In 2011 a boat grave was discovered cut into a natural mound at Swordle Bay on the Ardnamurchan peninsula of the Scottish mainland. As well as the boat and a few human remains, the burial included the end of a drinking horn, ringed pin dated c. 850-900, sickle, axehead, late 9th century sword, shield, spearhead (deliberately broken), ladle, Norwegian whetstone, Irish glass bead, and Hebridean pottery. Isotope analysis of the two remaining teeth suggest that the person had spent their childhood north of where they were buried, with Norway as a possibility. The low mound is close to the shore and burn, but it may not have been easily visible from the water. The stones were carefully returned to their original positions after the excavation. The burial was 50m from a Neolithic chambered cairn which would have been visible and from which stones were possibly robbed to create the boat burial. A Viking Age bead was found in the cairn. Although this is (currently) an isolated burial, the Kildonan area of the Isle of Eigg from which three mound burials are known (see ‘Inner Hebrides’) is visible from Swordle Bay and this burial should probably be considered in relation to those on Eigg.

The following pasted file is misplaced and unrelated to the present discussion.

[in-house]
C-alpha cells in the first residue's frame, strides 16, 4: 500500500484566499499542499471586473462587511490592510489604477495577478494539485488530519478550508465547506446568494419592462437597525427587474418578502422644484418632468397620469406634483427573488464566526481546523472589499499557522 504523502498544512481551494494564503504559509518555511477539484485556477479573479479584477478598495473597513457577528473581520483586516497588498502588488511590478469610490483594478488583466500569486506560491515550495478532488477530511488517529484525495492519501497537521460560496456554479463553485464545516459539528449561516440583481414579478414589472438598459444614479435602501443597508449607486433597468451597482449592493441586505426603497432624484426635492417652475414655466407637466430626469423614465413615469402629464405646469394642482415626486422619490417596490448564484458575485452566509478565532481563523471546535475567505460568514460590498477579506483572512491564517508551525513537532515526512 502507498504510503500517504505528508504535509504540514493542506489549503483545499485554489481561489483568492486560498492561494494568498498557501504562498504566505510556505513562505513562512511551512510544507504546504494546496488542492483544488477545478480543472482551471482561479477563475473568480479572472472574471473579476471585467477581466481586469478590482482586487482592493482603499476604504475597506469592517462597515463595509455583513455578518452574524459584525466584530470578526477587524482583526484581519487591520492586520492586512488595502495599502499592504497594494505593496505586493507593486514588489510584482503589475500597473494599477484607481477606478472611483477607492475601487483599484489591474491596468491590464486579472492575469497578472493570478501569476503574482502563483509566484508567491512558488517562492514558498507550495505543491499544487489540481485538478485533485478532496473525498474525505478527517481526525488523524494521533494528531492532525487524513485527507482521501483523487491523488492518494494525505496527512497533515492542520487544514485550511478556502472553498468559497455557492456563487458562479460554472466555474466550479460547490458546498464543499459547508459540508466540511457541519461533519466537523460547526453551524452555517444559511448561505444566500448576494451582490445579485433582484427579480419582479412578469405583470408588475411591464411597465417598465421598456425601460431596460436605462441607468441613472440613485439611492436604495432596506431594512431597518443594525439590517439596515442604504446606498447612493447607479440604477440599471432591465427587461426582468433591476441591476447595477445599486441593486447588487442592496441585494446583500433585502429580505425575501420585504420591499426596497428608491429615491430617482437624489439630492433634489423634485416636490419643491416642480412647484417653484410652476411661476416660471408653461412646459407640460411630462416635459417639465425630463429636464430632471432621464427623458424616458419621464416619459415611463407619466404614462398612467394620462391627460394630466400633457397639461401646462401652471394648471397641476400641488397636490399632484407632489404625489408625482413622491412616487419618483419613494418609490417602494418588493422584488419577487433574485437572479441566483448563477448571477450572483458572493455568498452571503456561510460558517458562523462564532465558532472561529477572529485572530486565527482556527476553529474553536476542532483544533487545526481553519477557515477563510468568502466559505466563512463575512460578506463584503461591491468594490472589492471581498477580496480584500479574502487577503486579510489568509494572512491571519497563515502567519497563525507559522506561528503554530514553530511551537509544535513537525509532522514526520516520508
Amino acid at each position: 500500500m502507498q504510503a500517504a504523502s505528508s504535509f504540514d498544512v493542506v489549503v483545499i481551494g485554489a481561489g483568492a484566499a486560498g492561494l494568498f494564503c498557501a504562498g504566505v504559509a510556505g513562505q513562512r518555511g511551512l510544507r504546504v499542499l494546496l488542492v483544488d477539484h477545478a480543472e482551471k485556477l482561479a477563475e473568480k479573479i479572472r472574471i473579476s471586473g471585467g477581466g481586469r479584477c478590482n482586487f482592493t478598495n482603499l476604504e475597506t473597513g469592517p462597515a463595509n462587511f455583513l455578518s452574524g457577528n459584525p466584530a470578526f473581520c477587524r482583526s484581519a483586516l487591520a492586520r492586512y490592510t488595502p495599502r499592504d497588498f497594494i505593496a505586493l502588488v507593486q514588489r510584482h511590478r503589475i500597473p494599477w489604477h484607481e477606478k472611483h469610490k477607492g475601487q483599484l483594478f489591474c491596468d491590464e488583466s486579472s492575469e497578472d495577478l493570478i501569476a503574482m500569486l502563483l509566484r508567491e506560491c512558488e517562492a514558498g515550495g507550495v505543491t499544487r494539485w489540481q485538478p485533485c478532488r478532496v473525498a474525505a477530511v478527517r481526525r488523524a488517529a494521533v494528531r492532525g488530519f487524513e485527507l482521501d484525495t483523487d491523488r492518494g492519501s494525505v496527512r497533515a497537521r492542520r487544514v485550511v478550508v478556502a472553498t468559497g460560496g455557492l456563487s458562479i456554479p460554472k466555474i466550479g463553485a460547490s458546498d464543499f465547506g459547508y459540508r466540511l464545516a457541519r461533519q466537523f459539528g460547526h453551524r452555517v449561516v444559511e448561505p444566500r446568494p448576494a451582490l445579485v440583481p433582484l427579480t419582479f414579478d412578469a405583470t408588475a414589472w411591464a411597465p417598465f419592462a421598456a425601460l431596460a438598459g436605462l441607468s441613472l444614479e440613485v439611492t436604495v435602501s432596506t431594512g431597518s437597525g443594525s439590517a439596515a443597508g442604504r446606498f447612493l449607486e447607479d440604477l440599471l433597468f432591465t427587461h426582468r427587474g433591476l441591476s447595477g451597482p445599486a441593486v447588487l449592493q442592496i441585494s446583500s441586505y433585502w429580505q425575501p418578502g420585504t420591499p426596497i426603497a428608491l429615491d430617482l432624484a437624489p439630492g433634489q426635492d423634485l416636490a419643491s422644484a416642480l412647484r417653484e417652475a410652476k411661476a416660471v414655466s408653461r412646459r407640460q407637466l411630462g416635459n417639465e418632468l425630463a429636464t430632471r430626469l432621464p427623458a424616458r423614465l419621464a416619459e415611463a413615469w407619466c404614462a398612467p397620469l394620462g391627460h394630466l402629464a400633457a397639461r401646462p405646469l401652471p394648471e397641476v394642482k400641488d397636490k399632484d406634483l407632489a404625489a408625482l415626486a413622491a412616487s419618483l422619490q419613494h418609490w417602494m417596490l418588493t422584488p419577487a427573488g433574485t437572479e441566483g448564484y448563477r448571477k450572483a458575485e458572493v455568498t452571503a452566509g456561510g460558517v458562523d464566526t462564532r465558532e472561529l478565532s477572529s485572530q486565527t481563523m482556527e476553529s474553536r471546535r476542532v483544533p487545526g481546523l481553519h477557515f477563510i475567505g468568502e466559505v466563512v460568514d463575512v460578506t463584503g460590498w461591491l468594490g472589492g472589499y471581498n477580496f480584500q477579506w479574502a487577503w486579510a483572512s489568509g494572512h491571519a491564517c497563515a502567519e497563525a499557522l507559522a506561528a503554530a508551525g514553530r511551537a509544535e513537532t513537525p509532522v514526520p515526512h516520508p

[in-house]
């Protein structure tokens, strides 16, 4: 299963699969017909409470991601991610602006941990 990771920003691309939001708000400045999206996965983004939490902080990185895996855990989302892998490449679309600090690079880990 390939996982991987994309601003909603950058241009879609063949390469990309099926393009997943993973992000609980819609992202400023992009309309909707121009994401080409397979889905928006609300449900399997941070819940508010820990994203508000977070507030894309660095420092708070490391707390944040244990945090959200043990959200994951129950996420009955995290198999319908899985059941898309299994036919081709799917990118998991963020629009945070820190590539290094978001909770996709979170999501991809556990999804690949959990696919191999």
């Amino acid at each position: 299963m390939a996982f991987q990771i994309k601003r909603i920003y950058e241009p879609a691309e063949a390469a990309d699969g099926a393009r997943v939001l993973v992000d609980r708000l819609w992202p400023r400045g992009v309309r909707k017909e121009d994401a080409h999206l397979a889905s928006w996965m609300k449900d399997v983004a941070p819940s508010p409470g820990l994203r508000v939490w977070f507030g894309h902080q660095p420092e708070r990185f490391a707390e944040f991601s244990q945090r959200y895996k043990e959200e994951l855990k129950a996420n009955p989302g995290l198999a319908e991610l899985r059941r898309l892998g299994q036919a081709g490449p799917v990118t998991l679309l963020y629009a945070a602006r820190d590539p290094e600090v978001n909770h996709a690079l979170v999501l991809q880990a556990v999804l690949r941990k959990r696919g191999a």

GPS: N 56° 45.827, W 006° 01.032
NGR: NM 542 705
O. Harris, H. Cobb, H. Gray, & P. Richardson, 2011, Viking Boat Burial, Swordle Bay Ardnamurchan. Season Six, 2011: Archaeological Excavations Data Structure Report. Ardnamurchan Transitions Report 17, available via http://butstillitmoves.com/atp_wpv4/
C.E. Batey, ‘Viking Burials in Scotland: Two ‘New’ Boat Burial Finds’, in V.E. Turner, O.A. Owen & D.J. Waugh (ed.), Shetland and the Viking World (Lerwick: Shetland Heritage Publications, 2016), 42-44.
For the isotope analysis see Digging for Britain Series 3 episode 3, BBC 2, 17 February 2015.